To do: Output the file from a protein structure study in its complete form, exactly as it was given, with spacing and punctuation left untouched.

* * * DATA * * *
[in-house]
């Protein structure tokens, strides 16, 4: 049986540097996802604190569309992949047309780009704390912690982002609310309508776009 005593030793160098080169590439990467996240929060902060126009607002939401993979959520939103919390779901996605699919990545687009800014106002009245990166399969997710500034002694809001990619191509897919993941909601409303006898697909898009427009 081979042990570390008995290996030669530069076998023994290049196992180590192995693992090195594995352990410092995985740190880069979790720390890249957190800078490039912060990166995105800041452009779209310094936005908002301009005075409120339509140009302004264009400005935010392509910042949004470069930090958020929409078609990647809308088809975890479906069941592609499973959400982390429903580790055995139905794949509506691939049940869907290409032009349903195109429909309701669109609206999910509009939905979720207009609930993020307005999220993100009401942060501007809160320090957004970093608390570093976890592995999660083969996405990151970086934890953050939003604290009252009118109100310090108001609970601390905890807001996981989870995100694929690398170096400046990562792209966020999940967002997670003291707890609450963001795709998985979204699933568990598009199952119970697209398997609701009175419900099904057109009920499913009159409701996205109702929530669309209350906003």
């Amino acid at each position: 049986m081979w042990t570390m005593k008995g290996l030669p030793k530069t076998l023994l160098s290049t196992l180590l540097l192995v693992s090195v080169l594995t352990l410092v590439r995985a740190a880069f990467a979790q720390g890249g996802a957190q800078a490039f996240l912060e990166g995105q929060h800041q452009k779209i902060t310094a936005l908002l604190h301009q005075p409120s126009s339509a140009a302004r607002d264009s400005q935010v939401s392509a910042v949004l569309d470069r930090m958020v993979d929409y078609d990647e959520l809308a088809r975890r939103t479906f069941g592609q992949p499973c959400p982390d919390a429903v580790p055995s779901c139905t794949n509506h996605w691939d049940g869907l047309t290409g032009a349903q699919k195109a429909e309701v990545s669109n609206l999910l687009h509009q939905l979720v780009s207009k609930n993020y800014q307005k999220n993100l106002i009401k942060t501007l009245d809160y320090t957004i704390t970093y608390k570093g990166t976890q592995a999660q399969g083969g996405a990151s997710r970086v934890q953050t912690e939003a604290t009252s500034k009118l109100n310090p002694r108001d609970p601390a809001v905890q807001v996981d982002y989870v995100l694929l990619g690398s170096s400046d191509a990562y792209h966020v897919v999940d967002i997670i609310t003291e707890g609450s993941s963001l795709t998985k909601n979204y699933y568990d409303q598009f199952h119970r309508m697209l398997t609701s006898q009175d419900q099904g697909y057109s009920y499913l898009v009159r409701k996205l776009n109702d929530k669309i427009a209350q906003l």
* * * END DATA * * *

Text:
[in-house]
């Protein structure tokens, strides 16, 4: 049986540097996802604190569309992949047309780009704390912690982002609310309508776009 005593030793160098080169590439990467996240929060902060126009607002939401993979959520939103919390779901996605699919990545687009800014106002009245990166399969997710500034002694809001990619191509897919993941909601409303006898697909898009427009 081979042990570390008995290996030669530069076998023994290049196992180590192995693992090195594995352990410092995985740190880069979790720390890249957190800078490039912060990166995105800041452009779209310094936005908002301009005075409120339509140009302004264009400005935010392509910042949004470069930090958020929409078609990647809308088809975890479906069941592609499973959400982390429903580790055995139905794949509506691939049940869907290409032009349903195109429909309701669109609206999910509009939905979720207009609930993020307005999220993100009401942060501007809160320090957004970093608390570093976890592995999660083969996405990151970086934890953050939003604290009252009118109100310090108001609970601390905890807001996981989870995100694929690398170096400046990562792209966020999940967002997670003291707890609450963001795709998985979204699933568990598009199952119970697209398997609701009175419900099904057109009920499913009159409701996205109702929530669309209350906003």
């Amino acid at each position: 049986m081979w042990t570390m005593k008995g290996l030669p030793k530069t076998l023994l160098s290049t196992l180590l540097l192995v693992s090195v080169l594995t352990l410092v590439r995985a740190a880069f990467a979790q720390g890249g996802a957190q800078a490039f996240l912060e990166g995105q929060h800041q452009k779209i902060t310094a936005l908002l604190h301009q005075p409120s126009s339509a140009a302004r607002d264009s400005q935010v939401s392509a910042v949004l569309d470069r930090m958020v993979d929409y078609d990647e959520l809308a088809r975890r939103t479906f069941g592609q992949p499973c959400p982390d919390a429903v580790p055995s779901c139905t794949n509506h996605w691939d049940g869907l047309t290409g032009a349903q699919k195109a429909e309701v990545s669109n609206l999910l687009h509009q939905l979720v780009s207009k609930n993020y800014q307005k999220n993100l106002i009401k942060t501007l009245d809160y320090t957004i704390t970093y608390k570093g990166t976890q592995a999660q399969g083969g996405a990151s997710r970086v934890q953050t912690e939003a604290t009252s500034k009118l109100n310090p002694r108001d609970p601390a809001v905890q807001v996981d982002y989870v995100l694929l990619g690398s170096s400046d191509a990562y792209h966020v897919v999940d967002i997670i609310t003291e707890g609450s993941s963001l795709t998985k909601n979204y699933y568990d409303q598009f199952h119970r309508m697209l398997t609701s006898q009175d419900q099904g697909y057109s009920y499913l898009v009159r409701k996205l776009n109702d929530k669309i427009a209350q906003l």